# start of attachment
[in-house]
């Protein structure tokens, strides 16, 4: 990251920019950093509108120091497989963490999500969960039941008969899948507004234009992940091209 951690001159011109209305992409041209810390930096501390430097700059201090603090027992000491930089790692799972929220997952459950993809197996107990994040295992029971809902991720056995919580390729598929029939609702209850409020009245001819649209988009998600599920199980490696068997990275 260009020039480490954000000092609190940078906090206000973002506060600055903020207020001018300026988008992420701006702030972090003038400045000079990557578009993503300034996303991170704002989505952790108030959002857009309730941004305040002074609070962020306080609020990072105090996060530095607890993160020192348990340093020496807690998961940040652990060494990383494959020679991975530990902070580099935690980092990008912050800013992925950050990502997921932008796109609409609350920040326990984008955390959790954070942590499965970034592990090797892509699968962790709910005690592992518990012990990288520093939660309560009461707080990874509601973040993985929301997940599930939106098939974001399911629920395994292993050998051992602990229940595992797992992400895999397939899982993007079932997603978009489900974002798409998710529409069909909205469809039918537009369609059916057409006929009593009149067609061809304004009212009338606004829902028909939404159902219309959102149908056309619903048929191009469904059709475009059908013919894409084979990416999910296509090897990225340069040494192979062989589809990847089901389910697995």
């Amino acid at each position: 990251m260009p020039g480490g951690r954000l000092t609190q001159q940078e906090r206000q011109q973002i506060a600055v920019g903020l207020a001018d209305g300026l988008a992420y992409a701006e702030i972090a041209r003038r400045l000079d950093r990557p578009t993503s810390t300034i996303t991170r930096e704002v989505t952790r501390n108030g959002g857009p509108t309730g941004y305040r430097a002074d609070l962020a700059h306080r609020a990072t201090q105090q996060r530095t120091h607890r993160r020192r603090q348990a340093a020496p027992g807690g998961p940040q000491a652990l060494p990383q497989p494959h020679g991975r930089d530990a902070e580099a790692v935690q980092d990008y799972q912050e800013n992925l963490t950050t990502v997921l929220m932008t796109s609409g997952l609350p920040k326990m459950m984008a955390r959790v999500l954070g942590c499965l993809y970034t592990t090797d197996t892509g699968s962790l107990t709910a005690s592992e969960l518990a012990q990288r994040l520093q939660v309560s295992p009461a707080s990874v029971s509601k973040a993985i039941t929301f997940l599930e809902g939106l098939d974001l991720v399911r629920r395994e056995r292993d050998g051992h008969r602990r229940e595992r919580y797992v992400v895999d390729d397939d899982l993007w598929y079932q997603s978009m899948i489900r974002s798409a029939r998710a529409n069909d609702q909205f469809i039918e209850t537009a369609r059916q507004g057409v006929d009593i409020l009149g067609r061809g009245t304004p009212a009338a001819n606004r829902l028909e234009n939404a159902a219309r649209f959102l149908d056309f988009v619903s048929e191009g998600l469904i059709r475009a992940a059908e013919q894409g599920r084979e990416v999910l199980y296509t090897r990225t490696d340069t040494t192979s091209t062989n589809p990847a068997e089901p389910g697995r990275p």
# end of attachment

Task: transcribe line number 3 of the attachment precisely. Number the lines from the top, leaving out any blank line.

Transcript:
């Amino acid at each position: 990251m260009p020039g480490g951690r954000l000092t609190q001159q940078e906090r206000q011109q973002i506060a600055v920019g903020l207020a001018d209305g300026l988008a992420y992409a701006e702030i972090a041209r003038r400045l000079d950093r990557p578009t993503s810390t300034i996303t991170r930096e704002v989505t952790r501390n108030g959002g857009p509108t309730g941004y305040r430097a002074d609070l962020a700059h306080r609020a990072t201090q105090q996060r530095t120091h607890r993160r020192r603090q348990a340093a020496p027992g807690g998961p940040q000491a652990l060494p990383q497989p494959h020679g991975r930089d530990a902070e580099a790692v935690q980092d990008y799972q912050e800013n992925l963490t950050t990502v997921l929220m932008t796109s609409g997952l609350p920040k326990m459950m984008a955390r959790v999500l954070g942590c499965l993809y970034t592990t090797d197996t892509g699968s962790l107990t709910a005690s592992e969960l518990a012990q990288r994040l520093q939660v309560s295992p009461a707080s990874v029971s509601k973040a993985i039941t929301f997940l599930e809902g939106l098939d974001l991720v399911r629920r395994e056995r292993d050998g051992h008969r602990r229940e595992r919580y797992v992400v895999d390729d397939d899982l993007w598929y079932q997603s978009m899948i489900r974002s798409a029939r998710a529409n069909d609702q909205f469809i039918e209850t537009a369609r059916q507004g057409v006929d009593i409020l009149g067609r061809g009245t304004p009212a009338a001819n606004r829902l028909e234009n939404a159902a219309r649209f959102l149908d056309f988009v619903s048929e191009g998600l469904i059709r475009a992940a059908e013919q894409g599920r084979e990416v999910l199980y296509t090897r990225t490696d340069t040494t192979s091209t062989n589809p990847a068997e089901p389910g697995r990275p």